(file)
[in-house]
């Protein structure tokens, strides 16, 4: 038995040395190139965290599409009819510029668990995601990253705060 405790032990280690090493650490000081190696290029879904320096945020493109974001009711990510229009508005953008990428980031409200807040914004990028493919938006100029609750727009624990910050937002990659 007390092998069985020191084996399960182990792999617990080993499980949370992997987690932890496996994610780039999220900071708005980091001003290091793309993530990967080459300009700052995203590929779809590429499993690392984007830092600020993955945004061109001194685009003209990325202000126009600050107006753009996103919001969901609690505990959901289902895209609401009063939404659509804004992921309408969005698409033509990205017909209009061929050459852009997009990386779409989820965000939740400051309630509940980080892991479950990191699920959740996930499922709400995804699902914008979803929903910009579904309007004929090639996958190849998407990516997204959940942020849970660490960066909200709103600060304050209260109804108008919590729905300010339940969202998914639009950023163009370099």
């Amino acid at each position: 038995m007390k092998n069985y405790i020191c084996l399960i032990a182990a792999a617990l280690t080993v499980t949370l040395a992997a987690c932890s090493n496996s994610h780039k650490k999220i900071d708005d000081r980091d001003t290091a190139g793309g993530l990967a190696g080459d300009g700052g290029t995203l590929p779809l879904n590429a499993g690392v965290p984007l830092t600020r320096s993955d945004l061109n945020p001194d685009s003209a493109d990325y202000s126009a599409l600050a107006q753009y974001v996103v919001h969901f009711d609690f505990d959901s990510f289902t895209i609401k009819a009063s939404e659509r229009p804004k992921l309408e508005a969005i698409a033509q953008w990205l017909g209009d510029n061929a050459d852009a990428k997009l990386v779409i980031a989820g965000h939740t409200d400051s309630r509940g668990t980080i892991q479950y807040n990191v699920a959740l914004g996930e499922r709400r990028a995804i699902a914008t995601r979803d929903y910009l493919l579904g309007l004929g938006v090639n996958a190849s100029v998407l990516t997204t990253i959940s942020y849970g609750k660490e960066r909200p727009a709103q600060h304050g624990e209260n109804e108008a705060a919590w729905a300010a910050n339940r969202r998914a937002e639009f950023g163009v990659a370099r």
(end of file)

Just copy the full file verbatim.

[in-house]
């Protein structure tokens, strides 16, 4: 038995040395190139965290599409009819510029668990995601990253705060 405790032990280690090493650490000081190696290029879904320096945020493109974001009711990510229009508005953008990428980031409200807040914004990028493919938006100029609750727009624990910050937002990659 007390092998069985020191084996399960182990792999617990080993499980949370992997987690932890496996994610780039999220900071708005980091001003290091793309993530990967080459300009700052995203590929779809590429499993690392984007830092600020993955945004061109001194685009003209990325202000126009600050107006753009996103919001969901609690505990959901289902895209609401009063939404659509804004992921309408969005698409033509990205017909209009061929050459852009997009990386779409989820965000939740400051309630509940980080892991479950990191699920959740996930499922709400995804699902914008979803929903910009579904309007004929090639996958190849998407990516997204959940942020849970660490960066909200709103600060304050209260109804108008919590729905300010339940969202998914639009950023163009370099």
């Amino acid at each position: 038995m007390k092998n069985y405790i020191c084996l399960i032990a182990a792999a617990l280690t080993v499980t949370l040395a992997a987690c932890s090493n496996s994610h780039k650490k999220i900071d708005d000081r980091d001003t290091a190139g793309g993530l990967a190696g080459d300009g700052g290029t995203l590929p779809l879904n590429a499993g690392v965290p984007l830092t600020r320096s993955d945004l061109n945020p001194d685009s003209a493109d990325y202000s126009a599409l600050a107006q753009y974001v996103v919001h969901f009711d609690f505990d959901s990510f289902t895209i609401k009819a009063s939404e659509r229009p804004k992921l309408e508005a969005i698409a033509q953008w990205l017909g209009d510029n061929a050459d852009a990428k997009l990386v779409i980031a989820g965000h939740t409200d400051s309630r509940g668990t980080i892991q479950y807040n990191v699920a959740l914004g996930e499922r709400r990028a995804i699902a914008t995601r979803d929903y910009l493919l579904g309007l004929g938006v090639n996958a190849s100029v998407l990516t997204t990253i959940s942020y849970g609750k660490e960066r909200p727009a709103q600060h304050g624990e209260n109804e108008a705060a919590w729905a300010a910050n339940r969202r998914a937002e639009f950023g163009v990659a370099r």